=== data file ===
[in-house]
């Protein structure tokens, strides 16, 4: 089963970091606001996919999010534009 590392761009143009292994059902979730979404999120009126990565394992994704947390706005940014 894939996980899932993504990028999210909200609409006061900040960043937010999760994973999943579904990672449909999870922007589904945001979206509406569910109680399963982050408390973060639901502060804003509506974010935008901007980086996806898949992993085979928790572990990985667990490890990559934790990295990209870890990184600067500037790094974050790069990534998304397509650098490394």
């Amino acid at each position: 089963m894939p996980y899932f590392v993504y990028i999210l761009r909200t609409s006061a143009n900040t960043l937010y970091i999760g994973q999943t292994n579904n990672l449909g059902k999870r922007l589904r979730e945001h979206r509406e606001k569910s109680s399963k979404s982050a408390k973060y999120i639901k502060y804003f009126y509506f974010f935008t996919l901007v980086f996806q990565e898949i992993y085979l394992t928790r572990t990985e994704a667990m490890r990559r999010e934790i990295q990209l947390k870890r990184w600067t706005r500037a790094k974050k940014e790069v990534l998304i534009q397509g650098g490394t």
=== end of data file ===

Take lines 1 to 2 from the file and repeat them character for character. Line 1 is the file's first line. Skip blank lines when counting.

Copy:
[in-house]
């Protein structure tokens, strides 16, 4: 089963970091606001996919999010534009 590392761009143009292994059902979730979404999120009126990565394992994704947390706005940014 894939996980899932993504990028999210909200609409006061900040960043937010999760994973999943579904990672449909999870922007589904945001979206509406569910109680399963982050408390973060639901502060804003509506974010935008901007980086996806898949992993085979928790572990990985667990490890990559934790990295990209870890990184600067500037790094974050790069990534998304397509650098490394």